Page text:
tlc sounds like Benji, the DNC lap dog. Here is a lesson for all the people that think Republicans are pro-war. Any rational human bring hates war. The Republican party wants America’s enemies crushed, which is good. America never starts wars, its enemies do. The enemy always strikes us first (or attempts to strike us). America does not conquer. We occupy to root out our enemies (like Iraq now), or to rebuild and ally with (like Japan back in post-WWII). We hate war, but sometimes people must do what they hate to survive.

Posted by: stubborn conservative at July 25, 2006 12:27 PM
Comment #170539

Jack-
First and foremost, you’re expecting the tail to wag the dog. This was an undeclared war, that the Public was steadily discovering was much more problematic than advertised. Hundreds of American soldiers were coming home in body bags a week, and this war was costing us billions that had a punishing effect on our economy. What good was the war doing these people that they should try and win what escalation after escalation failed to do?

The South, in the end, should have been able to back itself, to fight off the invaders. The North managed to defend itself, managed to fight us to a hopeless stalemate, after which the economics and priorities of our country took precedence. We could afford neither in the military sense or the economic sense to continue the war. That equaled our defeat. Political will, at this point, had already proved to only make things worse.

Now it wasn’t inevitable that this would happen. That’s just the way it did. Will cannot survive without the means to carry out what is willed.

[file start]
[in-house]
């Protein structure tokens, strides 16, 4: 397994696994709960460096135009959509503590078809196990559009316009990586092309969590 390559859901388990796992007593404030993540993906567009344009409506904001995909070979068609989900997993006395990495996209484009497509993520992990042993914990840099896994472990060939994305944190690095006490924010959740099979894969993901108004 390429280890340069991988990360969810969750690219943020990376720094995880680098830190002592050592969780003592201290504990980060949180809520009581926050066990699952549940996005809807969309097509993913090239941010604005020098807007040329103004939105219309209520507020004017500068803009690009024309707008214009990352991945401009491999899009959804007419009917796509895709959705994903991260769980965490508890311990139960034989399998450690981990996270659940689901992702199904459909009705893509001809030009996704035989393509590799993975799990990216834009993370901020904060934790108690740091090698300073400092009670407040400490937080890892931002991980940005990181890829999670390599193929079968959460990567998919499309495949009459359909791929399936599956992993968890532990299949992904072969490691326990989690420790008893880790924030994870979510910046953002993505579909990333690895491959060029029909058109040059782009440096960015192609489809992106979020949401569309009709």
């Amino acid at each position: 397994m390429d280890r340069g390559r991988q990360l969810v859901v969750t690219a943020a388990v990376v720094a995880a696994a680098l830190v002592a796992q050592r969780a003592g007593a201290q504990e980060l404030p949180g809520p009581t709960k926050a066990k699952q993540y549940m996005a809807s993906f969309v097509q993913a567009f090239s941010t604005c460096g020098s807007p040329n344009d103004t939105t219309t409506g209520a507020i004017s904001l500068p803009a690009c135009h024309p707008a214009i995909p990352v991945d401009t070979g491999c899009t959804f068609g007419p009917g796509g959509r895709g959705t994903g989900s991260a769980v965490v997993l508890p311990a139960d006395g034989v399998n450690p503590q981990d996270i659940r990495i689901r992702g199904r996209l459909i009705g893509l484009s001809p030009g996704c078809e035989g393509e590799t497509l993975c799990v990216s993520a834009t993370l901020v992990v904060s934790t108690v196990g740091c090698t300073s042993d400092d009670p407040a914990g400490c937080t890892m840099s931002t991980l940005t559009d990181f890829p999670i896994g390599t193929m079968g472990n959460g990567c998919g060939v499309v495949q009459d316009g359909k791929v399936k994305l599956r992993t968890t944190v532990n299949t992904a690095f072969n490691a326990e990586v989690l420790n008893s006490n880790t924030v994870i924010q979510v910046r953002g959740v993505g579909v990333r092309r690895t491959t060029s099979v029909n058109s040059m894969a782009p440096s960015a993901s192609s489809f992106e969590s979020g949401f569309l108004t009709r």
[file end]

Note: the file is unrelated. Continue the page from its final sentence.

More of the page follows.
And yes, The North took over the South with an old fashioned regular army attack. But that was against a force equivalent to theirs. They didn’t mismatch their approaches. They used insurgencies and ground escalations we couldn’t match to defeat us, then they took the traditional angle against enemies that were closer to their level. That’s strategy.

Will, by itself, does not win wars. It can only motivate, not enable, the drive towards victory. We did not have the resources to continue the fighting, we had complicated our war in Vietnam beyond our ability to untangle, and alienated the people there, and finally, we let the military, the government and the people get dangerously deluded about what was really going on, such that disillusionment came with sharp and overwhelming shock.

Theoretically, we could have won it with more political will, but such theoretical considerations would neglect how we would pay for that further escalation, how we would take on all the other problems that put us in the will-draining situation we were in already.

Posted by: Stephen Daugherty at July 25, 2006 12:50 PM
Comment #170548

Stephen

It may have been a bad idea to get involved in Vietnam. But the counter insurency worked when we started to do it.

The North conquered the South with tanks and airpower. Do you believe the North made these tanks and planes themselves?

Vietnam still sucks. Other countries of the region are tigers. Vietnam will come around to the free market too, but it is set back.